To the Editor,
I was encouraged to see that you have taken up the frustrating issue of the Green Card Process (Spectator Editorial, Vol. 3, No. 18). I could add to your list of exhibits but most readers have their own long list of frustrations anyway.
I am applying for the fifth time. It is more complicated than the last time. I was told the law had changed but when I pressed to see exactly what changes had been made I was told that actually the law had not changed, but that the internal instructions had changed and that I was not allowed to see those.
I am more concerned with your solution for two reasons:
1. It violates a basic right. I should not have to prove my innocence to anyone once a year for anything. I am innocent unless someone can show otherwise.
2. And perhaps more importantly, you have just found another office that I would have to go to provide another piece of meaningless piece of paper from another bureaucrat and another queue.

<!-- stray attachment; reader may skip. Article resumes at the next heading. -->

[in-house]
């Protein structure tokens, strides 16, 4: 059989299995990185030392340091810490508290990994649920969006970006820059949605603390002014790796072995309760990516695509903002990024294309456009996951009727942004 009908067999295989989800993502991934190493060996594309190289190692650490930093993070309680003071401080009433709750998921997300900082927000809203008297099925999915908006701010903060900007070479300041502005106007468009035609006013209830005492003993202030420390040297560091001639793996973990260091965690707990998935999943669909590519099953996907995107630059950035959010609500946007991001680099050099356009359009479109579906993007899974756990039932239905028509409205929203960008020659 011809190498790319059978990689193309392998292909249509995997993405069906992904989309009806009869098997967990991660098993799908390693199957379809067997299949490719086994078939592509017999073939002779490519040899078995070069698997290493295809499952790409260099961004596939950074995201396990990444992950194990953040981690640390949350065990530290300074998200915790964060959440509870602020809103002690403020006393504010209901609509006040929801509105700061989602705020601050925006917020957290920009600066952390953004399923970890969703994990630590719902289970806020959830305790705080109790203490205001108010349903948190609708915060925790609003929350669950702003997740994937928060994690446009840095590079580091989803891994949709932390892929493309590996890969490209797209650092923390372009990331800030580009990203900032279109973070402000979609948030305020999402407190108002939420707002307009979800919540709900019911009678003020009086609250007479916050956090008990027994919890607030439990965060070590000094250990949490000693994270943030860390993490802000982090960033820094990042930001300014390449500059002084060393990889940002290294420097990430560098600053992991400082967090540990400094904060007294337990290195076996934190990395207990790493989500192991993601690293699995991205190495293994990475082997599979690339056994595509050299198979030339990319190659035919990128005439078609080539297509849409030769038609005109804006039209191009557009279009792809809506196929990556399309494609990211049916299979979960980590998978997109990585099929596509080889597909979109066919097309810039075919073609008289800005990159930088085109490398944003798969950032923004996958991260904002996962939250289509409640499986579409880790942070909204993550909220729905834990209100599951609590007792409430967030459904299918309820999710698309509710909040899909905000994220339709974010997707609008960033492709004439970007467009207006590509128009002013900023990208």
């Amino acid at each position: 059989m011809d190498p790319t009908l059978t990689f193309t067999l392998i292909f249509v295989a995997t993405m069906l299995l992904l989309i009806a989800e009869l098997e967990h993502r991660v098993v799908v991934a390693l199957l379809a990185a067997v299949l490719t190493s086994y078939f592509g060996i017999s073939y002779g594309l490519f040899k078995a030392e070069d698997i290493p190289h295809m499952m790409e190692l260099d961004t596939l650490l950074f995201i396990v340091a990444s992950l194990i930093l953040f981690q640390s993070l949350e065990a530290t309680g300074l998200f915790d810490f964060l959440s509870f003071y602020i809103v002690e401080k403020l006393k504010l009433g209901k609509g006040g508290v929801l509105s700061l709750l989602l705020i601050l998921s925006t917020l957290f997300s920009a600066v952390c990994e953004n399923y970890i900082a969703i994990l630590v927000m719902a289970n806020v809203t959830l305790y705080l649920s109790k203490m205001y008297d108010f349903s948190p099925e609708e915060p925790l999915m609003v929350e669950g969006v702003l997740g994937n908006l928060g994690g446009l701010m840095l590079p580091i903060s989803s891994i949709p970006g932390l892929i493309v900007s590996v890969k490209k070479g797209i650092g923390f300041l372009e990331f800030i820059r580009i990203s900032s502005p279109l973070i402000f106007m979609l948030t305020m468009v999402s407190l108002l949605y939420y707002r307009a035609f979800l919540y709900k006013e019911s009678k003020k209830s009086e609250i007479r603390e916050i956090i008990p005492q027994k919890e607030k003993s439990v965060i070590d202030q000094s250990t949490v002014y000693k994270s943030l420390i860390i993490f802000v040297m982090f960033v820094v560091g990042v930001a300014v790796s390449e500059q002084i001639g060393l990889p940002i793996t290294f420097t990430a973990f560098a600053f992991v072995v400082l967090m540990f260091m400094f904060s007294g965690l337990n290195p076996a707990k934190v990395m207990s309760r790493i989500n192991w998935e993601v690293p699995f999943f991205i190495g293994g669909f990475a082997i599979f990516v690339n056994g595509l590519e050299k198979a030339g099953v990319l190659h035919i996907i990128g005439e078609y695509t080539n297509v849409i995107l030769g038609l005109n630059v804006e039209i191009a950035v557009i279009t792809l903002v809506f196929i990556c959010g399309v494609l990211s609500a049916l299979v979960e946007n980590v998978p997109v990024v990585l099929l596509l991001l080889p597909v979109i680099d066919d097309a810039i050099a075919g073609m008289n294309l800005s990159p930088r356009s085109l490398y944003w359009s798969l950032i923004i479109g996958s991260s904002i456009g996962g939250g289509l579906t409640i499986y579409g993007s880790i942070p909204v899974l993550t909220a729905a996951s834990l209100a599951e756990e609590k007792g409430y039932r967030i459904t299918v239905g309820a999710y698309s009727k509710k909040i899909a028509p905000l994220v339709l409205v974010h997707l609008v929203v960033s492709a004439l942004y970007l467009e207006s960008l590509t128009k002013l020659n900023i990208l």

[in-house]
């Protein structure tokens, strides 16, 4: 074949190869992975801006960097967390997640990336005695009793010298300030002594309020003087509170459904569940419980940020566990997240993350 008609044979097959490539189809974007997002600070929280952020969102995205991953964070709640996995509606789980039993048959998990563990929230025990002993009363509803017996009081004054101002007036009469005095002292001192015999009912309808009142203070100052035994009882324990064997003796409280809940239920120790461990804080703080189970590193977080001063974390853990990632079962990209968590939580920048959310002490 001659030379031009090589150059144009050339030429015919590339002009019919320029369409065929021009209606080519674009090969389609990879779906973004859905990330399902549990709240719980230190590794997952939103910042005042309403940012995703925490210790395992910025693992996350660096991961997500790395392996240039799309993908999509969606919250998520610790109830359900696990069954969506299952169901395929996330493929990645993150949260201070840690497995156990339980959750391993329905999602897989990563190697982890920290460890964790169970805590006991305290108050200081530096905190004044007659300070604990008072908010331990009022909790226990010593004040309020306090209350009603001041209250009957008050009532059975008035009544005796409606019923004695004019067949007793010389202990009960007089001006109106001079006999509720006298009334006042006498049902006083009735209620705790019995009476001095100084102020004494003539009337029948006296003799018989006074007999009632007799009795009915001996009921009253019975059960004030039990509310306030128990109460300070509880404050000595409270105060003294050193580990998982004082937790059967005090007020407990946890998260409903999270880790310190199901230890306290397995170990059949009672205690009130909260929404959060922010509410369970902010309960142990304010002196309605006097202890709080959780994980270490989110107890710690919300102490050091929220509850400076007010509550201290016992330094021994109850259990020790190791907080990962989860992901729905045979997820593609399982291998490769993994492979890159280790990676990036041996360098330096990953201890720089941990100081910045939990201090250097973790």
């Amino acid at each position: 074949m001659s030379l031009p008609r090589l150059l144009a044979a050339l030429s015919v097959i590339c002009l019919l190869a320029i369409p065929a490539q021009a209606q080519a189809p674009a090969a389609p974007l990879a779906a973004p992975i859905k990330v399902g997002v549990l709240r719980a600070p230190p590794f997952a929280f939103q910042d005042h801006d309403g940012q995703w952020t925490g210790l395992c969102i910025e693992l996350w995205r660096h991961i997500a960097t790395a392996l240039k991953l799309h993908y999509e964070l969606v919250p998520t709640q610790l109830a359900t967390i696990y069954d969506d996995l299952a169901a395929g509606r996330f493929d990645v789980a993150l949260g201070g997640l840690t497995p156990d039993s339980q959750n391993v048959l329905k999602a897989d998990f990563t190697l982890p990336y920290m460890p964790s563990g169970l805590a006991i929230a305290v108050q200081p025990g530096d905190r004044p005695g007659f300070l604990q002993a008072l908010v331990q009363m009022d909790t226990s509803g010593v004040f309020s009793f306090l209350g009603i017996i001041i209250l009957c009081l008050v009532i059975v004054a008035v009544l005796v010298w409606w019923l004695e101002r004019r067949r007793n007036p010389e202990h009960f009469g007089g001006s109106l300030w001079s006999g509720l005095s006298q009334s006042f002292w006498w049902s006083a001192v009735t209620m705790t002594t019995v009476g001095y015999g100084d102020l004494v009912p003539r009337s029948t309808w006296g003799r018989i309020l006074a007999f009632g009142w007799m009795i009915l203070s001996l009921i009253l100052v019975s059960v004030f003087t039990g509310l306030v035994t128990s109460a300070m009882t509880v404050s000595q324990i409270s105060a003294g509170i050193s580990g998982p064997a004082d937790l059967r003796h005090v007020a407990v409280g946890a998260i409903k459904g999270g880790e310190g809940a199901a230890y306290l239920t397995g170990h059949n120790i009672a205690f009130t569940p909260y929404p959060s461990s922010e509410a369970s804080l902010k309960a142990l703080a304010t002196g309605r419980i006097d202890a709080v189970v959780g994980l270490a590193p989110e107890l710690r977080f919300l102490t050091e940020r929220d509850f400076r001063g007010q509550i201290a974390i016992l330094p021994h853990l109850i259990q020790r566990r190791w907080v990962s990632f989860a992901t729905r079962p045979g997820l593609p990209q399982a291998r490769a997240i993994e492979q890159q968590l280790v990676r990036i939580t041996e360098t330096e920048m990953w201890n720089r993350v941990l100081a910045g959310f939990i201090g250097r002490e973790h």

There is another solution but that would take some management and organization. There are enough frustrated skilled foreigners here who could offer (pro bono) to work with the foreign police to develop the systems, complete with translation, to meet both the real needs of the state and the needs of the foreigner and to give basic management training to low-level and mid-level staff who, as we all know, are underpaid and under- motivated. There are only eight offices in Bratislava serviced by maybe 100 people.
Why not organize a "Slovak Spectator Event" to bring together the key ministry people and some volunteers with the goal of making a permit system in Bratislava that is customer friendly and the envy of central Europe?
I realize this does not address the fundamental issues of revitalizing bureaucracy in central Europe, but it would make our lives somewhat easier and help Slovakia with its image problem.
9. Oct 1997 at 0:00